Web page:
Your fear is never, ever going to go away! Fear is a universal experience that follows us throughout life, regardless of age or experience. Fear is a part of the human experience. It is something that is built into your mechanism to keep you safe, secure, and alive. While we all deal with and struggle with our fears, many of us have yet to conquer our fears. But conquering our fears doesn’t mean we extinguish them. The question that we should ask ourselves is “how can I navigate fear so that it becomes my friend?”


One of the keys to dealing with fear is Awareness. Acknowledging, knowing, and understanding our fears is truly the best way in controlling our fears. Being aware of the thoughts you’re having around a situation, challenge, circumstance, or problem is a great starting point.


Take for instance public speaking. Public Speaking is of the top three fears in the world. Why?


It is because Public Speaking is the culmination of many of our greatest fears, such as the fear of:


  • Failure
  • Embarrassment
  • Rejection
  • Ridicule
  • Vulnerability
  • Not Being Good Enough


Do any of these reasons strike a chord? If they do, we have something in common.

My biggest fear has always been about being vulnerable. As I explored my fears, I too uncovered that underneath the vulnerability, sat the fear of being ridiculed or being seen as stupid. In truth, this was because of an incident from my years in high school.


Most of our fears, aside from imminent danger, are created through unhealthy, internal dialogue. While they feel real and have real-world impacts, they are fundamentally made up.


You might fear something because of something horrific that happened to you as a child.

You might fear something because of an embarrassment you faced in your past.

You might fear something because you aim to be perfect because in the past you felt you had to be in order to be loved.

Can you see a theme here? They are all from the past.

Our game, your game is to leave the past in the past, where it belongs.

You may become aware that you are lugging a backpack with all your past incidences around, bringing them into your present situations. Or in many people’s cases, into your future.


Because of this, we trap ourselves with negative messaging:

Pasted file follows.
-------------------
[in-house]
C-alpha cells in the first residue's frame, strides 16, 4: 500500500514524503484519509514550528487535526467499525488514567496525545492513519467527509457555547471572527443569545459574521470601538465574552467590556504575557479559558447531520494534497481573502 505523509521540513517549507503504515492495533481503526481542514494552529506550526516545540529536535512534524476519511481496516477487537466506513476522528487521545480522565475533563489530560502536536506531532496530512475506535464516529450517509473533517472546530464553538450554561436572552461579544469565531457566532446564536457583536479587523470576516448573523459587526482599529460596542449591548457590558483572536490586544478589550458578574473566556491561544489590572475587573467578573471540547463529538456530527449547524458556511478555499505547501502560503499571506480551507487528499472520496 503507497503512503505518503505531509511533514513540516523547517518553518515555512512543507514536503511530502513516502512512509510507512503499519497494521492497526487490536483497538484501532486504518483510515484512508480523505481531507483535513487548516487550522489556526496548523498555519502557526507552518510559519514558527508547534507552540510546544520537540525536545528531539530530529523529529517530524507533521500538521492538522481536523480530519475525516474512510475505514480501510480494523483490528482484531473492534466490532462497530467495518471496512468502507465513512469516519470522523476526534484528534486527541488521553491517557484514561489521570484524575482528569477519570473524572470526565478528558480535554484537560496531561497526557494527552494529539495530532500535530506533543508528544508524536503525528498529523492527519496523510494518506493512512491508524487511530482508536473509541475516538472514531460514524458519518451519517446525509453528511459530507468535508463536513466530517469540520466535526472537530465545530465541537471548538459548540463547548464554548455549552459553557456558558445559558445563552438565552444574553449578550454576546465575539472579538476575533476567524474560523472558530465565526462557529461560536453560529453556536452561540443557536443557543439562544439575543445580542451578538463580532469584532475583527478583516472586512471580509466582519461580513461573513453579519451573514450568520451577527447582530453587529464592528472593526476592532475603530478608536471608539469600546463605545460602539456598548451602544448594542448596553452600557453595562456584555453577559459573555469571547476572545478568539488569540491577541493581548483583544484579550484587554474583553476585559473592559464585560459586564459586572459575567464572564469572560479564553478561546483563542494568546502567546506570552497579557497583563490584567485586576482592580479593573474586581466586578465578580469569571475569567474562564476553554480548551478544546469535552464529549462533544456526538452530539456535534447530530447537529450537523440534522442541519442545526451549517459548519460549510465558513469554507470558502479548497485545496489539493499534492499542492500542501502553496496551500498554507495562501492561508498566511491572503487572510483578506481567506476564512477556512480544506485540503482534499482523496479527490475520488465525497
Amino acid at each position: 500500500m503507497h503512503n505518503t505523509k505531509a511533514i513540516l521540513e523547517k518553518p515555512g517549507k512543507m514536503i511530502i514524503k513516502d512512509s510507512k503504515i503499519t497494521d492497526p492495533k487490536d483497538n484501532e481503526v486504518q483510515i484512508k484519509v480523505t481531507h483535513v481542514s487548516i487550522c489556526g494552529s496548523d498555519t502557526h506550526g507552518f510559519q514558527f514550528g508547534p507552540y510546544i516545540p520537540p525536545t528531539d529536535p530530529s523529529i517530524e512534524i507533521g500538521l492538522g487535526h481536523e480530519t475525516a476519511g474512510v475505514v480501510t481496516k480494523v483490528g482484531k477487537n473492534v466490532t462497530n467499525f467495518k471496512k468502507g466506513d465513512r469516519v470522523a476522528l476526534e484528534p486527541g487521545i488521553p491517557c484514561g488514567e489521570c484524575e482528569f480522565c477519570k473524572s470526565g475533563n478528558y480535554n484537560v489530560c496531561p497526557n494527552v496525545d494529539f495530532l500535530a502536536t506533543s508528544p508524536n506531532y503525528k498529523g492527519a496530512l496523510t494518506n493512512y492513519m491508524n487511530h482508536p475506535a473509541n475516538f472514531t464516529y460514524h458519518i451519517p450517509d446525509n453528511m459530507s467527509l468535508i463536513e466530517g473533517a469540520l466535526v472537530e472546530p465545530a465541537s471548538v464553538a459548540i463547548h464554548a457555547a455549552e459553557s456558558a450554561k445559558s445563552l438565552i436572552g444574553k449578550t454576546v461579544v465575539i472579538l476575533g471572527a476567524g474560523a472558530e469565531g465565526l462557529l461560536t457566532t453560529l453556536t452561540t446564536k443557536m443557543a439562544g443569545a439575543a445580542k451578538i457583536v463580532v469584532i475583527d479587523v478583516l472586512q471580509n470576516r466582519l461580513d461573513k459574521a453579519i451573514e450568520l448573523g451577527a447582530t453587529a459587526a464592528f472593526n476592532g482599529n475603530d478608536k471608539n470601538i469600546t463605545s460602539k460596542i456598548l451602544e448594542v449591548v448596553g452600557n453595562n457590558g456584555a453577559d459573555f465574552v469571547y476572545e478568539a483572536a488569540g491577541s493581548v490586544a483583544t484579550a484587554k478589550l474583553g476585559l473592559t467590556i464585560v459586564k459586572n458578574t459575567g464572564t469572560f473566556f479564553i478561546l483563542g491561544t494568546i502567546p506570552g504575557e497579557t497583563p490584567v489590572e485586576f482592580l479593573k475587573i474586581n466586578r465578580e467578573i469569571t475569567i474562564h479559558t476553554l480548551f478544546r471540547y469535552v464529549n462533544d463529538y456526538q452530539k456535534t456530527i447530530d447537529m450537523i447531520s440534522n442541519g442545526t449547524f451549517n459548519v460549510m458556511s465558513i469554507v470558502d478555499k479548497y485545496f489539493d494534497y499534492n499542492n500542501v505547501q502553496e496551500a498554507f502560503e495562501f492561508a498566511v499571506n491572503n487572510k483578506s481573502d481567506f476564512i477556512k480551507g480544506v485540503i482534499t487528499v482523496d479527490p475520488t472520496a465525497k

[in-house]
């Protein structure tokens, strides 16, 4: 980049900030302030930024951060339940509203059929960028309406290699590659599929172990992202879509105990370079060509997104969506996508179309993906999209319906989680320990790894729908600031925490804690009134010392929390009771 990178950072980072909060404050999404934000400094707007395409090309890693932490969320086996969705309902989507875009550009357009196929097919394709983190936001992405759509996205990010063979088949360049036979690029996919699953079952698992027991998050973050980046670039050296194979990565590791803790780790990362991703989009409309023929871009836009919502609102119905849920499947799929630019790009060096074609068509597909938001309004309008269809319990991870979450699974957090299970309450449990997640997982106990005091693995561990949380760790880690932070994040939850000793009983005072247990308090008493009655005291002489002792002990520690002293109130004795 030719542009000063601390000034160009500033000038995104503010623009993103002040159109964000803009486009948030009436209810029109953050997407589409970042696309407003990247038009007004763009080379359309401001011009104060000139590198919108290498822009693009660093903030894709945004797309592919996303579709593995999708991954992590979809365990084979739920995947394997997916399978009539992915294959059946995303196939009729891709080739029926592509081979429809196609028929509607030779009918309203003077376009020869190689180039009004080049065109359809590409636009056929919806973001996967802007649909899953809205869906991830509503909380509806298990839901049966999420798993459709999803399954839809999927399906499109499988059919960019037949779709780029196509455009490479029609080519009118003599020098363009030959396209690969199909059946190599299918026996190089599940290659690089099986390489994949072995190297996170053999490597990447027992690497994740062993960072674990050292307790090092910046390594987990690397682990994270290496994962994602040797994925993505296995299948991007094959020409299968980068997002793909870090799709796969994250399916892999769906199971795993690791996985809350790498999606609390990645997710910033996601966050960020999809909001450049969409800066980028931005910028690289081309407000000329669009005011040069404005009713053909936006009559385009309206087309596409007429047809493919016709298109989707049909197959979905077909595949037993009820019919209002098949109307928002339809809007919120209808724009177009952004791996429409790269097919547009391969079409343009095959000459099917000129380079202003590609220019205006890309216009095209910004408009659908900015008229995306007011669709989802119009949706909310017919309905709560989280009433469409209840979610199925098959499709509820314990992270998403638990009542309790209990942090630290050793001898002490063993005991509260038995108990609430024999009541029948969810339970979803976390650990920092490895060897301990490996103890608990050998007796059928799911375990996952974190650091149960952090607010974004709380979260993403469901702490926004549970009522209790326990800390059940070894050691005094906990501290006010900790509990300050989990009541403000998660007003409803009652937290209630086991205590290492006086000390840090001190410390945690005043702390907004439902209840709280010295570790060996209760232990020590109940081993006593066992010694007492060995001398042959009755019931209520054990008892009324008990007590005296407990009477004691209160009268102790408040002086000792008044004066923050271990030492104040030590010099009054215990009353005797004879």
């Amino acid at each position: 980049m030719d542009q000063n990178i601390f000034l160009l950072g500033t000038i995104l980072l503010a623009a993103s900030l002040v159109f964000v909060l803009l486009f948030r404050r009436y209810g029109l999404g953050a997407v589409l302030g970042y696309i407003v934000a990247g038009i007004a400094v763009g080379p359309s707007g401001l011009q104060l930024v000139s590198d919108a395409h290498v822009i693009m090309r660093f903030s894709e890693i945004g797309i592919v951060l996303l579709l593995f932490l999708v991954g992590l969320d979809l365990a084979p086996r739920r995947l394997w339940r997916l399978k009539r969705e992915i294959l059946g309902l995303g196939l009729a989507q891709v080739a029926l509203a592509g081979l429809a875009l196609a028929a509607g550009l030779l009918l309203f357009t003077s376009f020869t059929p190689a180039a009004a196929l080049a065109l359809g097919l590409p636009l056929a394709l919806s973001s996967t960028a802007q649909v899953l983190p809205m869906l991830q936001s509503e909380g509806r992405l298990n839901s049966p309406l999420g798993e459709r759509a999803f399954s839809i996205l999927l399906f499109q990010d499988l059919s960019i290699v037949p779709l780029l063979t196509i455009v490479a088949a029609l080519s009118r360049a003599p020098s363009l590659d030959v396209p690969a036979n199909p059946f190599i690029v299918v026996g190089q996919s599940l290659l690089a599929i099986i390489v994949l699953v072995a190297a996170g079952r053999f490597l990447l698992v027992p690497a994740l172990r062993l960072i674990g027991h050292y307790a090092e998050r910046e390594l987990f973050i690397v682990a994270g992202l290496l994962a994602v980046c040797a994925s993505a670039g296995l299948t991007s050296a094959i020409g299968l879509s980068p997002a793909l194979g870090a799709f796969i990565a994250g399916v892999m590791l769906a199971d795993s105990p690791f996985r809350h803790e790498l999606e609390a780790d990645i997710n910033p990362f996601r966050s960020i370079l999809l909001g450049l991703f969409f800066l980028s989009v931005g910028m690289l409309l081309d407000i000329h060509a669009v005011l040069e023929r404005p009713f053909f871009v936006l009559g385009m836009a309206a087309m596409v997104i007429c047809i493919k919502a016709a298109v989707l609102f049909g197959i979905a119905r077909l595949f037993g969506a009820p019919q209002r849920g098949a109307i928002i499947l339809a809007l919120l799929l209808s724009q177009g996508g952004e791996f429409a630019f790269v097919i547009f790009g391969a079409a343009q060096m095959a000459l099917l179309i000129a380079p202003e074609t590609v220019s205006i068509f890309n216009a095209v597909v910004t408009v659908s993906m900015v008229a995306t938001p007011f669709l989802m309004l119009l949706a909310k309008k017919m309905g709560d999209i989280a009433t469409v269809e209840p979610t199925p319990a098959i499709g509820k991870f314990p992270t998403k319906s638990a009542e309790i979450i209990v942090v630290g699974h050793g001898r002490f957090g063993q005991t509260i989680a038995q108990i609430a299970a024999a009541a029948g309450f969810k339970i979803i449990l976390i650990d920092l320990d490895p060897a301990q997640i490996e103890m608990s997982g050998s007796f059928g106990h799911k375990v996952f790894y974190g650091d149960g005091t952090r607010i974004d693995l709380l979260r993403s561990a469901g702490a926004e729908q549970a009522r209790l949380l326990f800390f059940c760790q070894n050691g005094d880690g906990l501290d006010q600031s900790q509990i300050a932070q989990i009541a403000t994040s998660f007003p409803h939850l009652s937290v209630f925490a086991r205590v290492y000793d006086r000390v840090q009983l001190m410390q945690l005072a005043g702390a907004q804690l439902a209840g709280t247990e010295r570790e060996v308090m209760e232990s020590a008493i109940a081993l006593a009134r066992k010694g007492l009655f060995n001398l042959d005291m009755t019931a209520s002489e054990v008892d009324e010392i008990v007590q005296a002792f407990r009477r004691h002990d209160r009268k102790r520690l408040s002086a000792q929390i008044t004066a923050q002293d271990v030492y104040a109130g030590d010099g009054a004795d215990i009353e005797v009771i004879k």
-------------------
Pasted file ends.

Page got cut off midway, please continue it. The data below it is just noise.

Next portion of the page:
• I am not going to do that because I made a mistake last time.
  • I am not going to put myself forward, as I don’t want to be embarrassed.
  • I am not good enough to speak on stage, because I don’t want to be ridiculed like in school.


So, what is the solution I hear you say?


First, you can change your perspective of an incident from the past. If you can change the narrative and meaning of an incident, it can serve you rather than work against you.

Second, remember the lesson of the incident, but don’t hang on to the feelings of fear it gave you. Learn from your mistakes, but don’t carry them with you.

Third, don’t view your past as a mistake. Your past led you to this point in time and you should celebrate that. You are pretty awesome!

Finally, be ok with having an internal dialogue that is just wanting to keep you safe.


As Susan Jeffers’s book is titled: Feel the Fear and Do It Anyway.

If you allow yourself to push through that fear, you WILL grow exponentially

If you let go of being perfect and embrace that life is ups and downs, it is what you do in the down times that will define you.

If you feel the fear and do it anyway, you will learn to enjoy the stretch.


You will then equip your family, your children, your friends, your clients, and your audience to do THE SAME TOO.

You are the best, and don’t let anyone tell you anything different.


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